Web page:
Two organizations have issued new reports reaching the same conclusion: The state of Georgia is not doing enough financially to help students graduate from its colleges.
The Washington, D.C.-based Center on Budget and Policy Priorities released a report Wednesday that shows Georgia had the fourth-highest tuition increase of any state since 2008, nearly 75 percent. The data was adjusted for inflation and focuses on four-year institutions.
A separate report released Tuesday by the Atlanta-based Georgia Budget and Policy Institute showed per-student funding declines greater than 10 percent for students during the same time period in the University System of Georgia and the Technical College System of Georgia.
“[L]ong-term declines in state funding are causing colleges and universities to rely more heavily on tuition, fees and federal sources of money,” the GBPI report said. “The great challenge and opportunity for Georgia’s colleges and universities is to support a diverse group of students to graduation and equip them for economic success. The strength of Georgia’s economy depends on it.”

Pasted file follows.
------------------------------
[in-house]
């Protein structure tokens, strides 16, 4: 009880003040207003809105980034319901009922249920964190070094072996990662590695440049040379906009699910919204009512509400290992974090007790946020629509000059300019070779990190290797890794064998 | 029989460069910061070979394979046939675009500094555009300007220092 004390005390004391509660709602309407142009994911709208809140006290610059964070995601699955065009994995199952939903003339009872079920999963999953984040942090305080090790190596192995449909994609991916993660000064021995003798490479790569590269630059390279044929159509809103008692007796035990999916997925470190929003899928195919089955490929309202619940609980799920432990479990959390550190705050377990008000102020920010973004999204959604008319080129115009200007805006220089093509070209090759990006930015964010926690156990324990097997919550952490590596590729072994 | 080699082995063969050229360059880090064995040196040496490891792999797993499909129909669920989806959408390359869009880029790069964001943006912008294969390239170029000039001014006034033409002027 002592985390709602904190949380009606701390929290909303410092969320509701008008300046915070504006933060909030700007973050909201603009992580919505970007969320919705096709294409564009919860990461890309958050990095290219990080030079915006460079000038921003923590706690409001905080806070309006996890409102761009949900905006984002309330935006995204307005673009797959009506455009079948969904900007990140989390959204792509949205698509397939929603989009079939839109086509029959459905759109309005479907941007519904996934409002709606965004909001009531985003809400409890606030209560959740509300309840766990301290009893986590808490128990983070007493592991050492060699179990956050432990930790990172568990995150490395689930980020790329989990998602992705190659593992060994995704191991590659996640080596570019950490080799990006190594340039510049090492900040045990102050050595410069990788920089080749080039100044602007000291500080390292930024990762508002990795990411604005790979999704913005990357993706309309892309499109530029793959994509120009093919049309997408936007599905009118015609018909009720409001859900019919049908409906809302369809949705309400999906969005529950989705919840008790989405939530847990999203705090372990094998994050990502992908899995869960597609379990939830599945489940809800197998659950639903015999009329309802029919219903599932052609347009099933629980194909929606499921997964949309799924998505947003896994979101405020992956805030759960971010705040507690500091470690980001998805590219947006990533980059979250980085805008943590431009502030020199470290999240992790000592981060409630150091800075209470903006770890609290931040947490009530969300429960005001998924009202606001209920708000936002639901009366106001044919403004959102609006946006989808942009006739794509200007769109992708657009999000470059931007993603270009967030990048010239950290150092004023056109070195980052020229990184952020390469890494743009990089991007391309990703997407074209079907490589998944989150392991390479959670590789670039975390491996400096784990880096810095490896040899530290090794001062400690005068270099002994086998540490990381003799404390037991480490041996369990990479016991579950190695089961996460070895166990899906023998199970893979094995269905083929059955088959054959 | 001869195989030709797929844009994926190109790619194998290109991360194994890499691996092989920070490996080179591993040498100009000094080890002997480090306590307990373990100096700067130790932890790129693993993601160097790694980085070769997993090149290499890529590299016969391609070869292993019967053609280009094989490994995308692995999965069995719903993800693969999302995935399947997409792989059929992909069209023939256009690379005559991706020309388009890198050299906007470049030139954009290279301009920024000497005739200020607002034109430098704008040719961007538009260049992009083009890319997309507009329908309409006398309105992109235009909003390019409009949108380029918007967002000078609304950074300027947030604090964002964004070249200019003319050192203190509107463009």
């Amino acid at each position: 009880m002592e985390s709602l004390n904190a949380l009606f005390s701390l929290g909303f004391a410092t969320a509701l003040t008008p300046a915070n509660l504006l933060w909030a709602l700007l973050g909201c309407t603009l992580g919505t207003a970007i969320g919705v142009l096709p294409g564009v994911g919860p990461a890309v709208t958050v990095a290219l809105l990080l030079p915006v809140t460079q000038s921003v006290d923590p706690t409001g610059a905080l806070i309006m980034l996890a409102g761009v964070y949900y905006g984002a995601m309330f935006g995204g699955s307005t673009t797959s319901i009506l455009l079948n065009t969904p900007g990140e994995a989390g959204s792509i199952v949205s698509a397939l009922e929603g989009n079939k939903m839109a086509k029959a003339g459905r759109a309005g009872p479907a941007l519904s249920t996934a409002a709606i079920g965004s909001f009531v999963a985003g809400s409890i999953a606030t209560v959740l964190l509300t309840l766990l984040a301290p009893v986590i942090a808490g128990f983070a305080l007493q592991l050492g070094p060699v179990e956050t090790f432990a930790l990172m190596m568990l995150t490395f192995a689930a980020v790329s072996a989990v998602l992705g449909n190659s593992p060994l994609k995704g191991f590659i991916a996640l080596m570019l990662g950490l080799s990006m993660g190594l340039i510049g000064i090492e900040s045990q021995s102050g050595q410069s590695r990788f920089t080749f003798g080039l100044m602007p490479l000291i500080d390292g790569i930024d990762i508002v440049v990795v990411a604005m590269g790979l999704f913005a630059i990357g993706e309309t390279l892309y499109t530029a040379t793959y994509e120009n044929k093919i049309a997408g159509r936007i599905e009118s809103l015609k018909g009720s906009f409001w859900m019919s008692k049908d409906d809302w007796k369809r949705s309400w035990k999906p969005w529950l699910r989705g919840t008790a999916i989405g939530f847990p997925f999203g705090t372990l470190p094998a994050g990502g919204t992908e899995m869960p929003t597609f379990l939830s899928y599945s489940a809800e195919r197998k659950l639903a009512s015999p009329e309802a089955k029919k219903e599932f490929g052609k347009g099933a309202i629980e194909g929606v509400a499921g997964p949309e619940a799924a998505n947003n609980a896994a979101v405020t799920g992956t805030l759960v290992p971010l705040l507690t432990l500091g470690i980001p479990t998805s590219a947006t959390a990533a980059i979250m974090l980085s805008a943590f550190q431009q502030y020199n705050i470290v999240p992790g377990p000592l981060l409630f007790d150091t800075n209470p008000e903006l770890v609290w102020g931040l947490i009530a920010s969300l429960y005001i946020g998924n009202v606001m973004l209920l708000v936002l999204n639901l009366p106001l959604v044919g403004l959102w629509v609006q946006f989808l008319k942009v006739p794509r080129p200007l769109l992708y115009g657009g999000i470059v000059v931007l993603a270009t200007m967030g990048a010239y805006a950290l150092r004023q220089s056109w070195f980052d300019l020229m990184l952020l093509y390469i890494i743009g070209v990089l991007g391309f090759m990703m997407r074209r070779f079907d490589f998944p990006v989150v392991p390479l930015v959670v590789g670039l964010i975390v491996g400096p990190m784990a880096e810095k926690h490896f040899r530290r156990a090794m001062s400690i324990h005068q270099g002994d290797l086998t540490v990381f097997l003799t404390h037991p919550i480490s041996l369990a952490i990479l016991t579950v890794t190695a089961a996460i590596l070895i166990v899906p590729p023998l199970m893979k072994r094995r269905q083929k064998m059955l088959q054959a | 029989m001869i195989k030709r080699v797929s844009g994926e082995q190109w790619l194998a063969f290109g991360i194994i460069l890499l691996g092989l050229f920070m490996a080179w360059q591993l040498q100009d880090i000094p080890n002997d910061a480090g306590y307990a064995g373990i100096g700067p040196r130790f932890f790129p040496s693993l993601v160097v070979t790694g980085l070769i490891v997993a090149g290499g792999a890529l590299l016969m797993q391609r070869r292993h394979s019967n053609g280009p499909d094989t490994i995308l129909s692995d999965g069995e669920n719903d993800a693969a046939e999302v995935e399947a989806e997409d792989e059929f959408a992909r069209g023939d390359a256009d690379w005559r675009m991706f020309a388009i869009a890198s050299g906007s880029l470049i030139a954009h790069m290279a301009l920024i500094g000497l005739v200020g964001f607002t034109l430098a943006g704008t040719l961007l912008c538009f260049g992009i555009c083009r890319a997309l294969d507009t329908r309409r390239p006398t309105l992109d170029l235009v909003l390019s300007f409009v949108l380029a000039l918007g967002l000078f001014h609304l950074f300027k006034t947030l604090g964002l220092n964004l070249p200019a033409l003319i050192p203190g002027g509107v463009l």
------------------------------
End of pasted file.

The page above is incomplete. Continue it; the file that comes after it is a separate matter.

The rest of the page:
The GBPI report highlights some economic and racial gaps in graduation rates and funding. For example, graduation rates were just 11 percent for state college students with household incomes less than $35,000 a year. It also found only 5 percent of Zell Miller Scholars were black, although black students make up 28 percent of enrollment. Zell Miller Scholarship recipients must graduate from high school with a minimum 3.7 grade point average and surpass various totals on the SAT or ACT.
A state audit released late last year found the bulk of increases in college costs in recent years were for housing and dining. USG officials have approved some changes to control costs for student fees and dining.
USG officials have noted their schools’ average tuition, about $7,100 a year, is the sixth lowest among the 16 states in the Southern Regional Education Board. USG average tuition and fees averaged 25 percent less than institutions in peer states charge, the audit report found.
In other Education news:
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